I think jam is both countable and uncountable. The countable phrase "jams and jellies" is pretty well established. The uncountable "I have jam..." or "Is there any jam?" is common and correct.
jam (noun) sweet food [uncountable, countable] a thick sweet substance made by boiling fruit with sugar, often sold in jars and spread on bread -strawberry jam -recipes for jams and preserves (British English) a jam doughnut
Sidenote: duolingo Hebrew is an amazing setup. Thank you.
I would usually say "kinds of jam"; I think in this instance (where you're referring to different types of jam), jams might be acceptable, but it sounds a little odd, IMO. In regular usage, I'd say kinds of jam, jars of jam, or maybe just that I have lots of different jam!
Usually I'd only say jams if I was using it as a verb - "he jams the gum into his mouth" seems like a relevant example for this sentence ;)
... I've now written jam so many times that it's stopped looking like a real word at all...
(Native speaker, UK, FWIW :))
I would usually say "kinds of jam" but, I wouldn't think twice about "jams" if someone else said it (and I think twice about most linguistic things). Interestingly, "jam" meaning really good song is totally countable (see: Smooth Jams), and I think that that is not entirely irrelevant as homophones can have a subconscious influence on each other. So, if that usage is in your vocabulary you're probably more open to 'jams' generally.
Out of interest, what actually is the difference between jam and jelly for an American? Maybe it plays into the whole jam/jams thing. To be honest, when I first saw these sentences I was going to change them all to "jelly" because I thought Americans don't know what jam is, but clearly I was mistaken. Although I still don't know how I'd cope with the plurality issue, I wouldn't say "jellies" but that's only cos it's like you saying "jellos". I would say jams.
I've lived in the UK and the US— in the US, jam and jelly are more or less the same thing- you can put jam or jelly on toast, and have a peanut butter and jelly sandwich, for example (very popular). Jam tends to be a bit more fluid and have pieces, however, and jelly tends to be smooth and more gel-like.
In the UK, both of those are called jam. A British person would call said sandwich a "peanut butter and jam" sandwich (although such a sandwich is extremely uncommon in the UK). Gelatine desserts, however—what people in the US would call Jell-O— are called "jelly" in the UK.
TL;DR: US: jam=jelly (more or less) UK: jelly=Jell-O, jam= stuff for toast, definitely not the same
Jelly tends to be more refined and not as much like the original food, where jam is less processed, more natural, and tends to have pieces of the original fruit in it. I think that is the technical definition, but I think the usage is more regional, like soda, soda pop, and pop--it depends on what you are used to saying. I use the above definition, personally, and know many people who also do. I grew up in Upstate NY and called what we put on toast jelly (especially thinking of peanut butter and jelly sandwiches), but then it was that more refined kind anyway. Now I eat the less refined kind and call it jam. I'm not sure I've ever heard someone call them jam donuts before.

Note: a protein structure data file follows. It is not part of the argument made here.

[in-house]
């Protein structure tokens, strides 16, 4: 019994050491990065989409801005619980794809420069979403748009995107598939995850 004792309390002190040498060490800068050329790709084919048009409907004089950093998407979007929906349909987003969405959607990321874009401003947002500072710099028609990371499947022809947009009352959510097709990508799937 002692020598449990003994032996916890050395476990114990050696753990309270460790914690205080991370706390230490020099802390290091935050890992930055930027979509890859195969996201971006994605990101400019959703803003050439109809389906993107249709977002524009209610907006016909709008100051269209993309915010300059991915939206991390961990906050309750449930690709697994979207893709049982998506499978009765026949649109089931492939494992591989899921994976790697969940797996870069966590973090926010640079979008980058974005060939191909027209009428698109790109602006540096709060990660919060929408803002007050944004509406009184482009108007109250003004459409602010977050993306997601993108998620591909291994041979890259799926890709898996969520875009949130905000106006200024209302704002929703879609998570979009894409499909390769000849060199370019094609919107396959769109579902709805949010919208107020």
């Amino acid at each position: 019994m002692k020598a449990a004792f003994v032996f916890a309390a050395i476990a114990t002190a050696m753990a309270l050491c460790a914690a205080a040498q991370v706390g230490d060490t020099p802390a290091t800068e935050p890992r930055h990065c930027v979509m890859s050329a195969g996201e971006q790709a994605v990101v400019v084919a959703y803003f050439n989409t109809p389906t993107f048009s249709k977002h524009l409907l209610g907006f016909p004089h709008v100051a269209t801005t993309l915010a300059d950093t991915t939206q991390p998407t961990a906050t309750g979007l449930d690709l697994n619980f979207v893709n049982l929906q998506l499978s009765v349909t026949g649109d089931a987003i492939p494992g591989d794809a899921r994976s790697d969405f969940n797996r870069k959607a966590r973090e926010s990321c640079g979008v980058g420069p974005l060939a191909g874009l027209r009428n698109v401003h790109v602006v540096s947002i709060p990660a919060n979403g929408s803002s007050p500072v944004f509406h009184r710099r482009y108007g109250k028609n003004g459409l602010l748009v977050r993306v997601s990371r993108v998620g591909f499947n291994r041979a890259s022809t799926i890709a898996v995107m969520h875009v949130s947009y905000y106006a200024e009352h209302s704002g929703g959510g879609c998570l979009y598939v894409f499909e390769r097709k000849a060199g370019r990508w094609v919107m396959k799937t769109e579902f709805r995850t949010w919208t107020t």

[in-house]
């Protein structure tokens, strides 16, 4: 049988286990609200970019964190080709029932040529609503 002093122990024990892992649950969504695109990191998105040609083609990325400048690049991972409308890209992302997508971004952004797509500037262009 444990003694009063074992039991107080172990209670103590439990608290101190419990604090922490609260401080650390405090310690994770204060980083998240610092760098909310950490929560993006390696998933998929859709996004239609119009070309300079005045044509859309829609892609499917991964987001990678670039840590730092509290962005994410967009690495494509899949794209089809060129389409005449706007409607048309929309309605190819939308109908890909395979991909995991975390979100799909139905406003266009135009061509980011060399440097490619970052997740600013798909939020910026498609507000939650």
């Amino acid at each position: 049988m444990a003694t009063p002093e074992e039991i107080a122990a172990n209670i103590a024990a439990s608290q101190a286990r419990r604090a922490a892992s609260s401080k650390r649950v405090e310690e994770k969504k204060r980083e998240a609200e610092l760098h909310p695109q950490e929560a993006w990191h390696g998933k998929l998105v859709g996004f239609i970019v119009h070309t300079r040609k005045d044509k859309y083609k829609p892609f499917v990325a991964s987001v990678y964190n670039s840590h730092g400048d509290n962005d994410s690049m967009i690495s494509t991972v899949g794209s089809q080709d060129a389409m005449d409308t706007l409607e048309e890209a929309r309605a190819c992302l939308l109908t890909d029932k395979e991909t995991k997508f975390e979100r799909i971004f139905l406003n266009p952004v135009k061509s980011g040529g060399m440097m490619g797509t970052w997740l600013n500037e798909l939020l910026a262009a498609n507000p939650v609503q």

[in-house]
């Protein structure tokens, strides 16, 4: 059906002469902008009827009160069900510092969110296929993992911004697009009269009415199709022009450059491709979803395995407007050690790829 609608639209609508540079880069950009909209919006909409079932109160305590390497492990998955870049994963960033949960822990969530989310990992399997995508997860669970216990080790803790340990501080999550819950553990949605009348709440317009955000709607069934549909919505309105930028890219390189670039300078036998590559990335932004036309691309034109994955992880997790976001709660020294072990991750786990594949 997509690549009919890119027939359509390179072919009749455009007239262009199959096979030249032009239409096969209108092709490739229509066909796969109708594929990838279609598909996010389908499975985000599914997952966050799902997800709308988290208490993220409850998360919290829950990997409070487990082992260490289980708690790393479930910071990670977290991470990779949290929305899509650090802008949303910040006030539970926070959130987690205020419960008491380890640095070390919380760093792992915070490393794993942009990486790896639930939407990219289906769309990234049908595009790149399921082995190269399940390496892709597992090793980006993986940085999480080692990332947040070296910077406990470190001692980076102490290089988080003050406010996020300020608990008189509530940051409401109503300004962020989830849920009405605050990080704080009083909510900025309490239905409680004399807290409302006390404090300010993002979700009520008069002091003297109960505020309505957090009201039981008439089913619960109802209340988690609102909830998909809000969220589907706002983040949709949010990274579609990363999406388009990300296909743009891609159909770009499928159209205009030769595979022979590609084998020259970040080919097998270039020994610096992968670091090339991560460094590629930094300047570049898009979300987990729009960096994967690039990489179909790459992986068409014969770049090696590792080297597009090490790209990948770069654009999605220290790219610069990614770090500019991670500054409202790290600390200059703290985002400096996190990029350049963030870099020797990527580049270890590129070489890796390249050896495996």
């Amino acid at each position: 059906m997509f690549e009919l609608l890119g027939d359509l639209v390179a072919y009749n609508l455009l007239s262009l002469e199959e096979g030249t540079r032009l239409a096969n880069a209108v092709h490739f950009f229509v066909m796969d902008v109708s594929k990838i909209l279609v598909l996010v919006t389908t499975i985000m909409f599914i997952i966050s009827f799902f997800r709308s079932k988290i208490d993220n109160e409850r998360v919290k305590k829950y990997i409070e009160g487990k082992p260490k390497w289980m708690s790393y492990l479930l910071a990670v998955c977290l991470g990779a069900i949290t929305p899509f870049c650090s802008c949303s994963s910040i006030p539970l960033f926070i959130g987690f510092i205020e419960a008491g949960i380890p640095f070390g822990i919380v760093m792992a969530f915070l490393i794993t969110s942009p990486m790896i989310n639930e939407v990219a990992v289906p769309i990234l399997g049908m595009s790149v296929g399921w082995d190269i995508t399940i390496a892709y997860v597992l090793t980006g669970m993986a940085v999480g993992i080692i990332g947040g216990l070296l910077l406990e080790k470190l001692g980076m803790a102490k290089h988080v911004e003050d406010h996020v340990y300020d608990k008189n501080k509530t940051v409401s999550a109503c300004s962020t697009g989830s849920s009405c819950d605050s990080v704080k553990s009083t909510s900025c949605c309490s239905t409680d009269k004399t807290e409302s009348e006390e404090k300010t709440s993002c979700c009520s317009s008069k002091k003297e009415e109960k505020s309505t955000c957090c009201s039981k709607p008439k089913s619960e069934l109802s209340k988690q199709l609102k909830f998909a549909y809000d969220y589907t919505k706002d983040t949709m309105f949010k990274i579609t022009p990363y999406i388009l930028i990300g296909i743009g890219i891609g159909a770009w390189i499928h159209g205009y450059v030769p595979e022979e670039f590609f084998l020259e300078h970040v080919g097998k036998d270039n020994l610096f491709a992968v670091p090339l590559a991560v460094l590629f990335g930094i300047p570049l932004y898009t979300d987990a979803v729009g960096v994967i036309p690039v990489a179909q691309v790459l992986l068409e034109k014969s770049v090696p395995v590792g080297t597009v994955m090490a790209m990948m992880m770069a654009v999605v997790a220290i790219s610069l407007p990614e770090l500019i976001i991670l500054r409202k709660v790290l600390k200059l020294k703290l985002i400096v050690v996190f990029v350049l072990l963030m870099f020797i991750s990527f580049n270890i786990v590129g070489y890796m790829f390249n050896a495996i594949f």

Jelly in donuts is not the same thing, it's not jam. This is really annoying, I got to say. It's not a variation among the US. You buy the same jam, jelly, fruit butters & marmalade all over the country.
They are all (fruit) preserves, in the same way mammals are all under the same category. If you bring home jelly when I asked for jam I will send you back out. This is whether it's Smucker's or imported from France.
If I make blueberry (or strawberry etc) jam I just mix the berries with a little bit of sugar and put it into the freezer ready to put on a sandwich any time or one can boil them on low temperature with ginger, cinammon and some sugar, that is jam. Some people also like to add different kinds of jam powder to make it thicker. That powder often contains gelatine, and that would make jelly, sometimes even totally clear of pieces of fruit. And if you put less water you can make sweets for kids made of sugar, gelatin and lemonade, boiled and cooled, sliced into small pieces and rolled in sugar...I am not an American, but I guess it is the same there.
Why 'pieces of chewing gum' even if this were a direct translation it does not make sense in the English. In English you just say 'chewing gum'. And then previous question the program insists that you use the term 'alcoholic beverages' 4 alcohol. When speaking in English we would simply say 'alcohol' and people would I know exactly what we meant. For this reason I think the program should accept the real spoken English terms
It's about practicing plural. Well, since you already know how English works, the program is trying to teach us how Hebrew works and in Hebrew you can say them in plural. And English used in these exercises might be awkward at times, but it's done so, in order to get a better grasp of Hebrew.